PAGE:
Animation is all the rage on the web and is becoming more popular every day. But before you begin to create animations for your site, you need to consider some basic questions, such as: What is the purpose of the animation? What kind of audience do you want to draw? What are you trying to say/promote? Will the animation add interest to your site or detract from it? If you've decided that having an animation will add value and interest to your site, we now move onto other considerations.
These include file formats and file size, along with design and execution.

Picture formats
When looking at the available image and animation formats, here are a few things to keep in mind. JPEG, (Joint Photographic Experts Group) is a 24-bit file format and is the best choice for compressing photographs, realistic artwork, gray-scale images, etc. As a JPEG file is compressed, it discards data and is referred to as a "lossy" format. Repeated saving discards more data and can cause "artifacts," where portions of the image begin to clump together.

GIF, (Graphic Interchange Format) is the format of choice to compress lettering, simple cartoons, and line drawings. GIF images are often made up of Vector graphics, such as lines and curves, which are mathematically defined, so they produce a high quality result, regardless of how much they are scaled. GIF files are often composed of few colors and compress well. Other common animation formats are AVI (Audio-Video Interleaved - a desktop video movie format from Microsoft), MPEG (Moving Picture Experts Group) Quicktime and SWF (the Flash Player format).

A simple animation using the GIF format can be quickly built within applications such as Adobe ImageReady or Deneba Canvas. Other animation options include vector or vector/bitmap animations built in Macromedia Flash and Adobe LiveMotion, or 3D animation, which creates more complexity and can introduce greater interest. This article offers 10 tips designed to help you make clear decisions about animation aesthetics, implementation, storyboarding and optimization, without sacrificing quality.

Step 1: Before you even begin to create animations, there are several important aesthetic issues to take into account. To elaborate, a single animation on a web page will overwhelm all static images, so placement is important. As mentioned above, make sure that the animation is beneficial to your site, otherwise you will lose your audience.

Step 2: Before you place a finished animation on your site, be aware that if you have more than one animation on a single page, the effect can overwhelm the viewers and turn them off, rather than draw them in.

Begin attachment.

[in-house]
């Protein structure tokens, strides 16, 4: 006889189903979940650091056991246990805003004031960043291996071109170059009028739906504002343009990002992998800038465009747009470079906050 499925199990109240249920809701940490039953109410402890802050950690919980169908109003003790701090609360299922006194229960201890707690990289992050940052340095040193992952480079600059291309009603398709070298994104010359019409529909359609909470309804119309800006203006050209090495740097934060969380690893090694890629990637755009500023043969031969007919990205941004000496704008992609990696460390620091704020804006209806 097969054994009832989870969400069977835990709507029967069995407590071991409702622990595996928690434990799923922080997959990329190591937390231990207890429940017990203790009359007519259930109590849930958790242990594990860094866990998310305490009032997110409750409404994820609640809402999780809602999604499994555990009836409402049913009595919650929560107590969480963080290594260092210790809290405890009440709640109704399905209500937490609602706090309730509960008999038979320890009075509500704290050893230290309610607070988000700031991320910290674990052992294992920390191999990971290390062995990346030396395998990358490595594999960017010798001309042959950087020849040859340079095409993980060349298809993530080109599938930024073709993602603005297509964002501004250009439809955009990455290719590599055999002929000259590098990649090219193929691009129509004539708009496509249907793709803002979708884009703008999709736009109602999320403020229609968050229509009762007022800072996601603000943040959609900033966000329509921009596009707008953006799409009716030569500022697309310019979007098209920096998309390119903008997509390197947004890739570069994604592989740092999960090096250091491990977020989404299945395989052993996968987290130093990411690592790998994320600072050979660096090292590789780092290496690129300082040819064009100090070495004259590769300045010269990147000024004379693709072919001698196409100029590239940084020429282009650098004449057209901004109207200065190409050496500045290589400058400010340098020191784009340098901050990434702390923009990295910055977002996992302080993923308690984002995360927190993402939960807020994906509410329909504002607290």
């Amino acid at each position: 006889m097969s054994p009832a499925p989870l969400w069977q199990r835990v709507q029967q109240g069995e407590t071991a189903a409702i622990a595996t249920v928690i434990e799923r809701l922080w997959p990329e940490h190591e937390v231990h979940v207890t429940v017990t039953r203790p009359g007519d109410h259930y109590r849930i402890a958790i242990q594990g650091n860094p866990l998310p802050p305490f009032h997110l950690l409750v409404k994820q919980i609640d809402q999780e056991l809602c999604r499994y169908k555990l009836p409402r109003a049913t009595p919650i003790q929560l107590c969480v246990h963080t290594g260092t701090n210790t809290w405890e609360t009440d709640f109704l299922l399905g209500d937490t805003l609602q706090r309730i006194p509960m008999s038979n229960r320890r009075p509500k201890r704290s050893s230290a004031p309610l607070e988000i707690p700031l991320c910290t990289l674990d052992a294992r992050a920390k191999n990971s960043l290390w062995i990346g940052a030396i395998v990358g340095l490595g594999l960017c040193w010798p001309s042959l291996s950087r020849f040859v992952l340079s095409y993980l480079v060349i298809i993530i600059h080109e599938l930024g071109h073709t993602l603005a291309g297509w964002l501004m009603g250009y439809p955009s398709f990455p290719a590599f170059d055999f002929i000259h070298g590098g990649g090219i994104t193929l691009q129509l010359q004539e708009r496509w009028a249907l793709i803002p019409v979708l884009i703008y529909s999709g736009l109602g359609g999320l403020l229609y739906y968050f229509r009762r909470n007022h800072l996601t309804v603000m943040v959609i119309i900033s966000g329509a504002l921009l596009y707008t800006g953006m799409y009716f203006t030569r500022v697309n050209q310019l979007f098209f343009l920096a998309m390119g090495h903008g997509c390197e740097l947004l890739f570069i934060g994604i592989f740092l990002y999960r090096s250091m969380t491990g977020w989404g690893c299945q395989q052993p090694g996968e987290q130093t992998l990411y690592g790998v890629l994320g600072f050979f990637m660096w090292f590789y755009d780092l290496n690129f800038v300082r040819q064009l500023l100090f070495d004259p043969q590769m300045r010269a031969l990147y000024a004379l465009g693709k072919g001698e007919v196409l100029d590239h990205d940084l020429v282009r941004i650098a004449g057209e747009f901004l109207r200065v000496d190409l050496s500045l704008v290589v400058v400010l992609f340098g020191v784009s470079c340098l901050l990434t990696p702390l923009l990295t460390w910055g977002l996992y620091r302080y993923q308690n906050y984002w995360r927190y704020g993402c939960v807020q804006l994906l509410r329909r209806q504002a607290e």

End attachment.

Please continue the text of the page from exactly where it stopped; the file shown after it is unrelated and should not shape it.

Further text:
Also, animations that cycle endlessly can quickly become annoying.
Design your animation with a finite number of loops, so that it eventually stops.

Step 3: Once you have decided to create an animation, you need to begin with the fundamentals. Of these, a crucial step is the creation of the storyboard. Here, you detail the animation in a precise fashion with sketches, scripts, transitions, timing, etc. It is with the storyboard that you can work out many creative difficulties.

Step 4: A key issue in storyboard design is complexity, which was a common problem encountered by many of my animation students. Often, they would design animations that were beautiful in theory, but impossible to complete in the time allowed. Whenever possible, keep it simple.

Step 5: For animations that include vector images, use only the minimum number of points to define the shape. This will reduce file sizes. Applications such as Adobe Illustrator 9, or the Corel KPT 6 plug-in, offer a command which automatically reduces the number of points in a path.

Step 6: When working in 3D, reduce geometry complexity for objects that are further away in a scene. At a distance, such detail is not likely to be discernable by the eye.

Step 7: When objects are in motion, the eye is not able to discern information one would normally see in a still image and is much more forgiving. This means that details can be further reduced.

Step 8: In 3D applications, lines and facets can appear on an object that are not seen by the viewer. Turning these off reduces image complexity and rendering time. Also, turning off anti-aliasing will speed up rendering. The down side is that the edges will appear jagged, but this may not affect your animation. Test it and see for yourself.

Step 9: As with vector images, it's important to reduce the number of points and not to rely totally on geometry alone to define create an object. A better option is make use of image maps, which create the illusion of geometry while reducing the file size.

One note of caution: Be careful how you use image maps, as they can bloat your file sizes as well. Until the bandwidth issue is resolved, keep file sizes as small as possible. This issue becomes even more important when you consider that many users still use 56.6Kbps modems.

Step 10: A new method for compressing image maps/bit maps is "Weighted Optimization," available in Photoshop 6 and ImageReady 3. Weighted Optimization uses an alpha channel to vary compression settings across an image. For areas where quality is important, you use a lower compression, and in areas such as sky, you use a higher compression. The end result is an image of a small size but with certain areas having a high quality. Weighted Optimization gives you control over GIF dithering, lossy GIF settings and JPEG compression.

The above tips will help you make wise decisions about animation aesthetics, implementation, storyboarding and optimization, without sacrificing quality. In future articles, you will learn about tips and tricks specific to a wider range of software applications such as 3D Studio Max, Photoshop, LiveMotion, Flash, etc., all designed to optimize your animations for streaming media.

About the author:

Nathan Segal is a Writer who is also active in Stock Photography.